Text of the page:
Local News

Damage Happens Fast; Cleanup, Not So Much

Posted September 15, 2007
Updated September 16, 2007

— The storms that came with what had been Hurricane Humberto delivered some much-needed rain and left a mess that businesses and homeowners had to clean up Saturday.

One place that saw scattered damage was Fuquay-Varina.

In parts of town, Friday's winds snapped trees like twigs. They roughed up the rooftop of a commercial storage building and whipped flames through a home on Sanford Avenue.

Firefighters told Toni Currin that it was probably lightning that sparked the fire. She, her son and her husband were away when the storm hit. They returned to find nearly everything destroyed, except for a precious few mementos.

Currin said she “tried to get jewelry out, and that was from when my son was born.”

At the Brighton Manor nursing home, a tree fell and punctured the roof, and water seeped in. A power surge knocked out the fire alarm, power went out, and a backup generator initially did not work, firefighters said. That and the fact that some residents depended on a central oxygen system were enough for officials to order it evacuated.

It took four hours to transport the 63 residents to four other facilities in Fuquay, Chatham County, Lillington and north Raleigh. Administrator John Jerrell said he expected residents to return Monday or Tuesday. In the meantime, families that have any question about loved ones who were at Brighton Manor can call 910-893-5141.

Burdette Gage has the perspective of someone who makes his living cleaning up storm damage.

“It wasn't really widespread. It was sporadic,” Gage said.


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  • Made In USA Sep 16, 2007

    (cont....) Thanks a whole lot WRAL for keeping me, and others, instantly updated as to the where-a-bouts of these dangerous storms. Without you that night, I would have been much more worried and I would not have enjoyed my beach trip as much if I had been left guessing about the well-being of my home and neighbors. GREAT JOB!!

  • Made In USA Sep 16, 2007

    I left Apex around 6 PM on Friday, and headed to Myrtle Beach. I drove through much of the bad stormy weather going down I-40, and those clouds looked very serious. I was on pins and needles for a good part of my trip as I listened to WRAL-TV on their radio station (101.5 FM). I was expecting to hear that Apex had been hit or was going to be hit with a tornado. Thank goodness it didn't happen.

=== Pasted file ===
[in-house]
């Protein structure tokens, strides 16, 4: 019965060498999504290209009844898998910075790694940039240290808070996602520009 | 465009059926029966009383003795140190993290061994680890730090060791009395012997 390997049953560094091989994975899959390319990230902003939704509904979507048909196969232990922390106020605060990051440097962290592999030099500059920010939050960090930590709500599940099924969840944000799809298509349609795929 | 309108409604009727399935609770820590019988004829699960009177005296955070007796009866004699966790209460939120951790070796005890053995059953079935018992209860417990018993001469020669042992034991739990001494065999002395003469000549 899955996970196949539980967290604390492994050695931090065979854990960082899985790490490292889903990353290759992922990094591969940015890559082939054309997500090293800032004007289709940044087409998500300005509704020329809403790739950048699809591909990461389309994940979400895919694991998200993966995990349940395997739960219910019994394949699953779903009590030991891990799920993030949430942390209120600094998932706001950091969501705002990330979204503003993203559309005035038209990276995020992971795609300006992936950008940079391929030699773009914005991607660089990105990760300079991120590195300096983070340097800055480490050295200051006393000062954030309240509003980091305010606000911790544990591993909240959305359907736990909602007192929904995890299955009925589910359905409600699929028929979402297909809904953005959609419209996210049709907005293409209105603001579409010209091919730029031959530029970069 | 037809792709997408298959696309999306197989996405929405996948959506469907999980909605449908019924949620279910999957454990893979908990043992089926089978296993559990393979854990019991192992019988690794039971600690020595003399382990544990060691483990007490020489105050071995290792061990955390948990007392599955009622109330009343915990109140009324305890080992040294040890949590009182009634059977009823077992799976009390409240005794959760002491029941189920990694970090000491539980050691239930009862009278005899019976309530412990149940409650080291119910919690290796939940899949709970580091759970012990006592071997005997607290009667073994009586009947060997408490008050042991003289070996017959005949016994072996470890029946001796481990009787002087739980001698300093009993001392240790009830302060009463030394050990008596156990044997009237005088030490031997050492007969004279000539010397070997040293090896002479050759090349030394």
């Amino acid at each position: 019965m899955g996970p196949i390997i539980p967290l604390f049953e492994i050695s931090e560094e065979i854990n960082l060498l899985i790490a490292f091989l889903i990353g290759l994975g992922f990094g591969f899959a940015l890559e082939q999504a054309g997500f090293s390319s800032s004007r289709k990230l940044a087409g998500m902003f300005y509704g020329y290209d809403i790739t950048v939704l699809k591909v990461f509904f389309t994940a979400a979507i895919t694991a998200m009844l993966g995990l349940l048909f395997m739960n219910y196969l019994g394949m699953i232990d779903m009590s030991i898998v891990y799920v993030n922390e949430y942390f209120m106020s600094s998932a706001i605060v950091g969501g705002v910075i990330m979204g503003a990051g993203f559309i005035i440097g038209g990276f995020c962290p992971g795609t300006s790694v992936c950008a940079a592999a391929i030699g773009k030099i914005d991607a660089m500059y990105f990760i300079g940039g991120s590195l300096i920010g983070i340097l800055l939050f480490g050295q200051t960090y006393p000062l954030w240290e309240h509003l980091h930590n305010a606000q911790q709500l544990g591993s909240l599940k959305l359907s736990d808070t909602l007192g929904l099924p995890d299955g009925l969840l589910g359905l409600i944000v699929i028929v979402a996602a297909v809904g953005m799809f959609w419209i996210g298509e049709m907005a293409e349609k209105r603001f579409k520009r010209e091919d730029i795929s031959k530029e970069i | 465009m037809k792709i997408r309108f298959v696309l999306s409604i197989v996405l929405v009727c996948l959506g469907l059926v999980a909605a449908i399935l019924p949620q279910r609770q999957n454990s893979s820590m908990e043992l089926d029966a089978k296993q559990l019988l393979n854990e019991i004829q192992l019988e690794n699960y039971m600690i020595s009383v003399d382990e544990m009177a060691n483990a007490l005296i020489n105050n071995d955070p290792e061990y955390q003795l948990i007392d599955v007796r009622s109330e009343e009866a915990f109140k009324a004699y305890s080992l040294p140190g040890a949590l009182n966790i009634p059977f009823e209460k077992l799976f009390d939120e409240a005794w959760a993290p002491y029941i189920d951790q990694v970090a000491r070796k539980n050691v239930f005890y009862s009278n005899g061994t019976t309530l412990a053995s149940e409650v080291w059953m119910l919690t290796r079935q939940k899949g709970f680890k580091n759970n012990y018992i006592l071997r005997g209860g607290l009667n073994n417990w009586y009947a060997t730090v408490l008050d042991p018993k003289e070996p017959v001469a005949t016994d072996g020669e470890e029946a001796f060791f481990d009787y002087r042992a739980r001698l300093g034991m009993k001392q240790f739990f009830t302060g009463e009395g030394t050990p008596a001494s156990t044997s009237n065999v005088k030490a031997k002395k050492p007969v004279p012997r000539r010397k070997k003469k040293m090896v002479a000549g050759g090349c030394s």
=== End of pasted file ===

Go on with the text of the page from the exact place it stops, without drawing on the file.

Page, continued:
I sincerely want to thank Greg and the weather staff of WRAL for their outstanding expertise in reading and broadcasting the live action given to them by Doppler radar. As a team, this TV and radio station teamed up and furnished their listeners exactly what they needed when they needed it. I was able to tune in all the way down I-95 into South Carolina, finally losing their signal near Florence...but not before things had quited down quite a bit. I was able to peacefully continue on thanks to WRAL for doing a great job with alerting the public of their severe weather night we had. (cont.)

  • gassy1 Sep 16, 2007

    Pike Mom- I apologize. I should not have responded in my 1st comment to you. It wasnt just to you- It was to everyone in and out of this group. Nursing homes are for the most part "dumping places" for our citizens who have no where else to go. I am a nurse-who worked at 4 different facilities and I was upset 90% of the time. Reasons from families who did not bother to check on their loved ones to the state who allowed the low number of CNA's and Nurses to work in the homes to care for so many residents. These residents need more care than just to be checked on. They need their medicines, many need to be fed, are in diapers, can not clean them selves are unable to verbaliz their needs. 1 nurse- LPN mostly is responsible for up to 60 patients with 1 or 2 CNA staff. It is rediculous how we have allowed this to happen. You hear of nursing home abuse-many times it is not so- some times it is, but I can tell you from my own experience, the staff at nursing homescare.

  • gassy1 Sep 16, 2007

    This is to PikeMom- yes it sounds like someone needs to get out of low gear- THE FAMILIES of patients in nursing homes! Where do you think the families are when gramma needs to get out-or take a break from the nursing home? In an emergency or for the afternoon or weekend? VERY few families come and see much more get gramma and grand pa when they go in a nursing home. They might go to see them on a birthday or holiday. It makes me sick to my stomach to see families come in and stay 5-10 minutes and then act like they have done their "duty" So if you are commenting on nursing home personnel,health care EMS and ambulance workers/transport--get off of it. They are OVER WORKED UNDER PAID and dogged to death.

  • ECU_chick Sep 16, 2007

    Yes, sonet, you are most definitely correct. My grandmother was in a rest home and couldn't walk so she had to be transported to and from appointments in an ambulance. Being that she has muscular dystrophy, it's physically impossible right now for her to get up and get herself out in a situation as this one. Glad no one was hurt in this incident; we were only two miles from when it was in Garner...*Scary!*

  • Sonet-transport Sep 16, 2007


    Did you know that it would take 63 ambulances to transport those people? Most of those people CANNOT get into a cab. Please think about that.

  • PikeMom Sep 16, 2007

    It took four hours to transport the 63 residents to four other facilities.

    Sounds like someone needs more employee's with a gear other than LOW.

  • smitty Sep 16, 2007

    Amazing what passes for journalism these days.